To be able to use attacks, they must be connected to Pokémon every turn. Currently, there are nine types of Energy in the area Pokémon trading card game: Grass (green), Fire (orange), Water (blue), Lightning (yellow), Psychic (purple), Fighting (red-brown), Dark (black), Metal (gray) and Fairy (pink)). For a Pokémon to use an attack, it takes the full amount of energy and energy, except Colorless (white) energy, that can use any type of energy. There are also special energy cards, such as double energy, but these are just a little more complicated.
The deck usually consists of a mix of such cards and contains a total of 60 cards if you play according to the standard rules. More than four of each special card cannot be found in the deck, except Energy cards.
When you first start a match, you need to determine which player you will start by exchanging a coin. The player who goes first is not allowed to attack the first row. Simple enough, really. After determining who starts it first, each player places their shuffled decks facing down along the right side of the playing field.
Each player draws seven cards from their top floor, which will later be their first hand. Each player then creates their active Pokémon by placing a base Pokémon on the field. If you have more than one basic Pokémon in your starting hand, you can place each one facing down on your bench. However, no more than five Pokémon can be placed at a time. If you don't have any basic Pokémon at hand, you'll eventually need to change and redraw your deck. If your opponent has to make changes to get a basic Pokémon in their hands, you can draw an additional card from the top of your deck.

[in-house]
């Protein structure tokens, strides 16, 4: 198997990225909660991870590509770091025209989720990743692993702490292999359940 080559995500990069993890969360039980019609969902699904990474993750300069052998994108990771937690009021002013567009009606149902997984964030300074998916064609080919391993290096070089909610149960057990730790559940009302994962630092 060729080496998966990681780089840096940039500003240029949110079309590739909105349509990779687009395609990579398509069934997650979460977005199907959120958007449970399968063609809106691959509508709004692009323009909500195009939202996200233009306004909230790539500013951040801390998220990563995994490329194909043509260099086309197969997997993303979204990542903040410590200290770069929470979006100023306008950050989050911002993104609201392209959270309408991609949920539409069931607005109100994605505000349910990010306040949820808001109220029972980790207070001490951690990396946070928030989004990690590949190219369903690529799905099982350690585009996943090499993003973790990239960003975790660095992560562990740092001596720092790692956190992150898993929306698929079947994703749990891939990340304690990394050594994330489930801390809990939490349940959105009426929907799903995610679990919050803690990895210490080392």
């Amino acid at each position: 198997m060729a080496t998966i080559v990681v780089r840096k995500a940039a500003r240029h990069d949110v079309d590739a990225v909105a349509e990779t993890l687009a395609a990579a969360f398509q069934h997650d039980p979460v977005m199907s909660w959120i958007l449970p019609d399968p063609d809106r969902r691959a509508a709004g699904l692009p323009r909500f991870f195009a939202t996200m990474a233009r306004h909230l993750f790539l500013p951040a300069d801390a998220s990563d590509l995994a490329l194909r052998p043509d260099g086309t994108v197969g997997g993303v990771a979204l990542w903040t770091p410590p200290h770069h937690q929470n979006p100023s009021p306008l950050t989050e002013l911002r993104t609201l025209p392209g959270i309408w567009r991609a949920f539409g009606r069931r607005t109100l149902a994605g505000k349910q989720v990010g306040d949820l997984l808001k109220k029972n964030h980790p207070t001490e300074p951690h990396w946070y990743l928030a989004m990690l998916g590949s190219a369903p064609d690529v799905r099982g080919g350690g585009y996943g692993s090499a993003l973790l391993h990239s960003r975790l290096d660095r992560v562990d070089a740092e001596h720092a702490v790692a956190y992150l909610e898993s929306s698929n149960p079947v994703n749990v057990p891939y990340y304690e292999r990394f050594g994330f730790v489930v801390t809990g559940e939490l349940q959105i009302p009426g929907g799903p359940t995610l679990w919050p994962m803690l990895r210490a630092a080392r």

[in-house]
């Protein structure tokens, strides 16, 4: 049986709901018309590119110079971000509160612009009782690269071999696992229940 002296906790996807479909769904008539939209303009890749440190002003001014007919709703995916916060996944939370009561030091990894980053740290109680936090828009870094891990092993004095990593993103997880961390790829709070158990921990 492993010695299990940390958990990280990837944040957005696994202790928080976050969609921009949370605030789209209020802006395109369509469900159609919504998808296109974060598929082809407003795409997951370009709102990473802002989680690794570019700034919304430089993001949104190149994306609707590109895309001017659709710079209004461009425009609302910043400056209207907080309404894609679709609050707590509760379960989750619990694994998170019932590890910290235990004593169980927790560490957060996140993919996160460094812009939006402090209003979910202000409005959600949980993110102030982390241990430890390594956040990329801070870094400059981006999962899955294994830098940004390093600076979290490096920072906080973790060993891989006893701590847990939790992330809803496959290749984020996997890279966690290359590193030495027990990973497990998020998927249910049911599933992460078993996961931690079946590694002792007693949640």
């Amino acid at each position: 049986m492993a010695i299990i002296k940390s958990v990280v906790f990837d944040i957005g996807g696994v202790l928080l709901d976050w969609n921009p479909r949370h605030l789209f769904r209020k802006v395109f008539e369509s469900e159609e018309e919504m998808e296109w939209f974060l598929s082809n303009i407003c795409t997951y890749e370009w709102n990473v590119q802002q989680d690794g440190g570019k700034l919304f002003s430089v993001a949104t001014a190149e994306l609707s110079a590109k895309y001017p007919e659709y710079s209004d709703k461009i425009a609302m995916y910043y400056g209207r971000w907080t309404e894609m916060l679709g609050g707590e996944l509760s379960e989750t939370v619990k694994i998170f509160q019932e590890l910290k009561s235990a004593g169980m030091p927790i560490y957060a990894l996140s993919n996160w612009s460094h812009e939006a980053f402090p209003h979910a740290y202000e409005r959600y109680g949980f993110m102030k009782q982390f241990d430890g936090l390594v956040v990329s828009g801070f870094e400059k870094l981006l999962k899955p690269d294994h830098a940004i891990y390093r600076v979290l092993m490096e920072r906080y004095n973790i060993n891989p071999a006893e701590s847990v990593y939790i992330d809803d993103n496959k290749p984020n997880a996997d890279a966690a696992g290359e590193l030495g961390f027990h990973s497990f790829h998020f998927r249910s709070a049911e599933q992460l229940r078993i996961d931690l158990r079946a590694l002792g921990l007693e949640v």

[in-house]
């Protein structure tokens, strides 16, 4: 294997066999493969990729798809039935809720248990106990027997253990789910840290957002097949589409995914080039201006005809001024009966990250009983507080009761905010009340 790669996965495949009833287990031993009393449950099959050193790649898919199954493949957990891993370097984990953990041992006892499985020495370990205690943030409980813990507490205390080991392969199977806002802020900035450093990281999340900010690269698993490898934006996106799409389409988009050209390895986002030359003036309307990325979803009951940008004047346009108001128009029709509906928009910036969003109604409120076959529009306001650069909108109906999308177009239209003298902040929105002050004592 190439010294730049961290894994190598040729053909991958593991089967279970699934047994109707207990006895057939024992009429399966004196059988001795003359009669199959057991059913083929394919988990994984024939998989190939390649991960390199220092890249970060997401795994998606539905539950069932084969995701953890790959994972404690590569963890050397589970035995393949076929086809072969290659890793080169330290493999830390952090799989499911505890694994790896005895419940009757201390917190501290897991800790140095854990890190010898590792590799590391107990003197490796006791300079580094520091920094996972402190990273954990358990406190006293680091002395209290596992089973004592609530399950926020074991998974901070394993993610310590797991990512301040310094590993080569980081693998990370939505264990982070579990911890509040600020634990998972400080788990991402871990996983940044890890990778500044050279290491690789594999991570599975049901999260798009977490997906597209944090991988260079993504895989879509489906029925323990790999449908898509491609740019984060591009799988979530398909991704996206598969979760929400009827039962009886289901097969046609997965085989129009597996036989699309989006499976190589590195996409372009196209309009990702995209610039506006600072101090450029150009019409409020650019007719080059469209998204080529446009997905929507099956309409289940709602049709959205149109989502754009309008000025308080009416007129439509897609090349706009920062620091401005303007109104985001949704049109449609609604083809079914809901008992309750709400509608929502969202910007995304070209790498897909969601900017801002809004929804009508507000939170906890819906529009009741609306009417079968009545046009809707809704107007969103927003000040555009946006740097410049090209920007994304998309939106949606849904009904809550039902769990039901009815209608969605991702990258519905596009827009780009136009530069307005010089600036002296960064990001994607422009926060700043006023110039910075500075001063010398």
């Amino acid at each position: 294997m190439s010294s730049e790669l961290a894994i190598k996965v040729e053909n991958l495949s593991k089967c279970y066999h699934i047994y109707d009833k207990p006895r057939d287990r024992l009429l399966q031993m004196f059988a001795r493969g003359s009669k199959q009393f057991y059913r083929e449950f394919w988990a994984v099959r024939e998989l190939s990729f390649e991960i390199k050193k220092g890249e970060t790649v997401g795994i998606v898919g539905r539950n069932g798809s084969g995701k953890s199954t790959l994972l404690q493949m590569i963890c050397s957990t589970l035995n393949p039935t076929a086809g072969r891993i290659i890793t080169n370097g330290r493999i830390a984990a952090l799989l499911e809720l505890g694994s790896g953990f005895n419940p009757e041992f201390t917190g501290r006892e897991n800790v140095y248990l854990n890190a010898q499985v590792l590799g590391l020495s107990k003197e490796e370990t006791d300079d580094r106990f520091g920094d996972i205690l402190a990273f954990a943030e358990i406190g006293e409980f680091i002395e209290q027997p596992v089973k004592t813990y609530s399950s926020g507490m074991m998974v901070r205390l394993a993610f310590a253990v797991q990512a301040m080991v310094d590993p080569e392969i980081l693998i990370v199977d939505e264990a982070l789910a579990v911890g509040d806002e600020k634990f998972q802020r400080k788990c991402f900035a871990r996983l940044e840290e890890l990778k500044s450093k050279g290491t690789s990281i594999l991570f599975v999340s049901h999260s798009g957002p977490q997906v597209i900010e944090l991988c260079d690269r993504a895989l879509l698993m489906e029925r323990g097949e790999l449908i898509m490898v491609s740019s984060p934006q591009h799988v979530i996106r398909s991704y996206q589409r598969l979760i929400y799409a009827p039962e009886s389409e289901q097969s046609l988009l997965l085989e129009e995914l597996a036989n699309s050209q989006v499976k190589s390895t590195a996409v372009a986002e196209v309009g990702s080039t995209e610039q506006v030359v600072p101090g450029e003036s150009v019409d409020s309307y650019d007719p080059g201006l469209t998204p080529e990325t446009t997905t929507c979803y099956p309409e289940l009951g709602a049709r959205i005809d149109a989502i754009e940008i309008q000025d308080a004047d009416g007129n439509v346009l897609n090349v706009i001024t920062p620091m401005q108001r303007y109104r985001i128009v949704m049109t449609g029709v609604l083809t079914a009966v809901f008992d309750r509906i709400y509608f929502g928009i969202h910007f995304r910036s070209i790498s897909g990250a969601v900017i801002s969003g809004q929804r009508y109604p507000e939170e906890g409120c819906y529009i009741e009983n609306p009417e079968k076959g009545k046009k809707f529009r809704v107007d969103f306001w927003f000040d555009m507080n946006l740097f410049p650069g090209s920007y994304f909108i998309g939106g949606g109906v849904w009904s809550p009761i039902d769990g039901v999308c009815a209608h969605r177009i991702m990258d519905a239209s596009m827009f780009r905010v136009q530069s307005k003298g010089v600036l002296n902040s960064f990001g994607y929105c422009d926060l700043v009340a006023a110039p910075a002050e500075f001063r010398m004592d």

Once you have both first hand and base Pokémon on the field, you will each draw six reward cards from above your deck. These are placed face down on the left side of your playgrounds (we'll touch more on these a little more). Finally, show off your active and bank Pokémon to start the game.
Matches Pokemon TCG are played in sequence, each consisting of several steps:
At the beginning of your turn, you will draw a single card from the top of the deck.